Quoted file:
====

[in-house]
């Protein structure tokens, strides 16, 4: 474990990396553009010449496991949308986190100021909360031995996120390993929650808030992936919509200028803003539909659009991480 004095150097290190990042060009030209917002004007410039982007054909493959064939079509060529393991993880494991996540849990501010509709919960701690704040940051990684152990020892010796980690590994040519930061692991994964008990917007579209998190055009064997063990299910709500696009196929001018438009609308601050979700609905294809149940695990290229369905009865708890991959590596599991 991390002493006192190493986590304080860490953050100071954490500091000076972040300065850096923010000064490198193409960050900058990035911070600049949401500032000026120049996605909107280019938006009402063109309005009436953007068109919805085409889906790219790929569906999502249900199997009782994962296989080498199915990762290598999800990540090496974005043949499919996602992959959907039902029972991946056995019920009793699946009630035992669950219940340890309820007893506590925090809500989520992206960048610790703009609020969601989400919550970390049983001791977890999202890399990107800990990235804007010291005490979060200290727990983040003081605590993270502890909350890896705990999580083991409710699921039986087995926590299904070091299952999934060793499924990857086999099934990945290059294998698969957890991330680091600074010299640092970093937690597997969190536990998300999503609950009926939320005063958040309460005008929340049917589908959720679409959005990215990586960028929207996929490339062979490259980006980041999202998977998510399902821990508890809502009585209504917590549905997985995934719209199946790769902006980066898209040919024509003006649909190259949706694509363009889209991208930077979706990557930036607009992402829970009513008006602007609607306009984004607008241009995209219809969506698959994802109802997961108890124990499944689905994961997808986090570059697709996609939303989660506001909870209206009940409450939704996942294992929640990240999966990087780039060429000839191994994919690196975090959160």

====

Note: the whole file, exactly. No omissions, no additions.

[in-house]
């Protein structure tokens, strides 16, 4: 474990990396553009010449496991949308986190100021909360031995996120390993929650808030992936919509200028803003539909659009991480 004095150097290190990042060009030209917002004007410039982007054909493959064939079509060529393991993880494991996540849990501010509709919960701690704040940051990684152990020892010796980690590994040519930061692991994964008990917007579209998190055009064997063990299910709500696009196929001018438009609308601050979700609905294809149940695990290229369905009865708890991959590596599991 991390002493006192190493986590304080860490953050100071954490500091000076972040300065850096923010000064490198193409960050900058990035911070600049949401500032000026120049996605909107280019938006009402063109309005009436953007068109919805085409889906790219790929569906999502249900199997009782994962296989080498199915990762290598999800990540090496974005043949499919996602992959959907039902029972991946056995019920009793699946009630035992669950219940340890309820007893506590925090809500989520992206960048610790703009609020969601989400919550970390049983001791977890999202890399990107800990990235804007010291005490979060200290727990983040003081605590993270502890909350890896705990999580083991409710699921039986087995926590299904070091299952999934060793499924990857086999099934990945290059294998698969957890991330680091600074010299640092970093937690597997969190536990998300999503609950009926939320005063958040309460005008929340049917589908959720679409959005990215990586960028929207996929490339062979490259980006980041999202998977998510399902821990508890809502009585209504917590549905997985995934719209199946790769902006980066898209040919024509003006649909190259949706694509363009889209991208930077979706990557930036607009992402829970009513008006602007609607306009984004607008241009995209219809969506698959994802109802997961108890124990499944689905994961997808986090570059697709996609939303989660506001909870209206009940409450939704996942294992929640990240999966990087780039060429000839191994994919690196975090959160």